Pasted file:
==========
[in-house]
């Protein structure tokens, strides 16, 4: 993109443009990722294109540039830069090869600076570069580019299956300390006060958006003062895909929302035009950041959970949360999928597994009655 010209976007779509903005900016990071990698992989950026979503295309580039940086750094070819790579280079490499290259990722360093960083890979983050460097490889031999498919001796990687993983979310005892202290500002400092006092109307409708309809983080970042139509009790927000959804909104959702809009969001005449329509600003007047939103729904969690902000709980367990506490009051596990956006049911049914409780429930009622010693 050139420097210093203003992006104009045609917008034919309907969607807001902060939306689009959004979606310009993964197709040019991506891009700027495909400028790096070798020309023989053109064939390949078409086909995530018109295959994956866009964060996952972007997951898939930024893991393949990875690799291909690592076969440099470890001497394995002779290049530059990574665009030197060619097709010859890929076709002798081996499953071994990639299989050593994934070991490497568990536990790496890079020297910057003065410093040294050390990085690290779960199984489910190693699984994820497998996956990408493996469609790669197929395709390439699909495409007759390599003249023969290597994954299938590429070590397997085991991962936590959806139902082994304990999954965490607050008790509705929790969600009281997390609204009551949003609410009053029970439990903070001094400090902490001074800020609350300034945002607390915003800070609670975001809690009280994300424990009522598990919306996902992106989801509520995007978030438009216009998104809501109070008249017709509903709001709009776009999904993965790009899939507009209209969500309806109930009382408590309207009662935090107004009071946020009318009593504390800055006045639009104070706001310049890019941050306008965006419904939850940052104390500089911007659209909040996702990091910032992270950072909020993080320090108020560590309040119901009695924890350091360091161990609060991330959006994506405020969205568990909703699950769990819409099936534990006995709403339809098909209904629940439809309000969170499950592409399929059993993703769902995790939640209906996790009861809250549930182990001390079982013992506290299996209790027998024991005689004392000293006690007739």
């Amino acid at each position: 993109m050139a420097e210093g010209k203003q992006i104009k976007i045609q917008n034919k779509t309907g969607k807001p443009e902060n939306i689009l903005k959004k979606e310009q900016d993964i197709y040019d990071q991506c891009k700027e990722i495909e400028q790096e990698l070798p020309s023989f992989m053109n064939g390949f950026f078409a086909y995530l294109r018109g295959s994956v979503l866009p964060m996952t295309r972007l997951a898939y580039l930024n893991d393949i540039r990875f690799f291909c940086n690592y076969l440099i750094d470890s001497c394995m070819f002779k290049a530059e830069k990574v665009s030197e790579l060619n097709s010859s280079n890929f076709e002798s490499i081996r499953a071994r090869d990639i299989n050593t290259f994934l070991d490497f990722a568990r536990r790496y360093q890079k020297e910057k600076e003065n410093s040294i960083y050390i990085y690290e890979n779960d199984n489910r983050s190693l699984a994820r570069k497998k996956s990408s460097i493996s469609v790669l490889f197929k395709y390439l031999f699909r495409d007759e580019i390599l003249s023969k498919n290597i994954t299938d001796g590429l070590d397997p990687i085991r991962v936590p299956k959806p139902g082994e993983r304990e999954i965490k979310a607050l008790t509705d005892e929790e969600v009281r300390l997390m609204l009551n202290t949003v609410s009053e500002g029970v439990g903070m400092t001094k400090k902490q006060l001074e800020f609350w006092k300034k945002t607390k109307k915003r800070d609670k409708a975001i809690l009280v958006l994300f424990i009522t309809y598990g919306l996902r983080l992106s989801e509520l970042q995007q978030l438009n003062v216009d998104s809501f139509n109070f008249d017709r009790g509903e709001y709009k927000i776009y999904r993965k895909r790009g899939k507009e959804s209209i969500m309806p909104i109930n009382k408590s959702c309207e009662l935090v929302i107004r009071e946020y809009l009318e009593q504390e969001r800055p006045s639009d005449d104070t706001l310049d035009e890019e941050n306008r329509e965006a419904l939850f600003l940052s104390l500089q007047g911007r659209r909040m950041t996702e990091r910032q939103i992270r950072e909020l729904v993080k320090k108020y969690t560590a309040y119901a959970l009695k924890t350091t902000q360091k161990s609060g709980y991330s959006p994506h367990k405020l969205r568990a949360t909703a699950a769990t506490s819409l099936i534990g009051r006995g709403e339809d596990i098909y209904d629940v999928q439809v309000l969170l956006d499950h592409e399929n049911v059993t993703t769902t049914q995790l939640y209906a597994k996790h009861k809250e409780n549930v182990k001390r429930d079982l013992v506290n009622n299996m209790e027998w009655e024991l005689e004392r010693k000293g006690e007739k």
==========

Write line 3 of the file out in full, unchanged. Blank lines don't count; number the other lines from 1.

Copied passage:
């Amino acid at each position: 993109m050139a420097e210093g010209k203003q992006i104009k976007i045609q917008n034919k779509t309907g969607k807001p443009e902060n939306i689009l903005k959004k979606e310009q900016d993964i197709y040019d990071q991506c891009k700027e990722i495909e400028q790096e990698l070798p020309s023989f992989m053109n064939g390949f950026f078409a086909y995530l294109r018109g295959s994956v979503l866009p964060m996952t295309r972007l997951a898939y580039l930024n893991d393949i540039r990875f690799f291909c940086n690592y076969l440099i750094d470890s001497c394995m070819f002779k290049a530059e830069k990574v665009s030197e790579l060619n097709s010859s280079n890929f076709e002798s490499i081996r499953a071994r090869d990639i299989n050593t290259f994934l070991d490497f990722a568990r536990r790496y360093q890079k020297e910057k600076e003065n410093s040294i960083y050390i990085y690290e890979n779960d199984n489910r983050s190693l699984a994820r570069k497998k996956s990408s460097i493996s469609v790669l490889f197929k395709y390439l031999f699909r495409d007759e580019i390599l003249s023969k498919n290597i994954t299938d001796g590429l070590d397997p990687i085991r991962v936590p299956k959806p139902g082994e993983r304990e999954i965490k979310a607050l008790t509705d005892e929790e969600v009281r300390l997390m609204l009551n202290t949003v609410s009053e500002g029970v439990g903070m400092t001094k400090k902490q006060l001074e800020f609350w006092k300034k945002t607390k109307k915003r800070d609670k409708a975001i809690l009280v958006l994300f424990i009522t309809y598990g919306l996902r983080l992106s989801e509520l970042q995007q978030l438009n003062v216009d998104s809501f139509n109070f008249d017709r009790g509903e709001y709009k927000i776009y999904r993965k895909r790009g899939k507009e959804s209209i969500m309806p909104i109930n009382k408590s959702c309207e009662l935090v929302i107004r009071e946020y809009l009318e009593q504390e969001r800055p006045s639009d005449d104070t706001l310049d035009e890019e941050n306008r329509e965006a419904l939850f600003l940052s104390l500089q007047g911007r659209r909040m950041t996702e990091r910032q939103i992270r950072e909020l729904v993080k320090k108020y969690t560590a309040y119901a959970l009695k924890t350091t902000q360091k161990s609060g709980y991330s959006p994506h367990k405020l969205r568990a949360t909703a699950a769990t506490s819409l099936i534990g009051r006995g709403e339809d596990i098909y209904d629940v999928q439809v309000l969170l956006d499950h592409e399929n049911v059993t993703t769902t049914q995790l939640y209906a597994k996790h009861k809250e409780n549930v182990k001390r429930d079982l013992v506290n009622n299996m209790e027998w009655e024991l005689e004392r010693k000293g006690e007739k």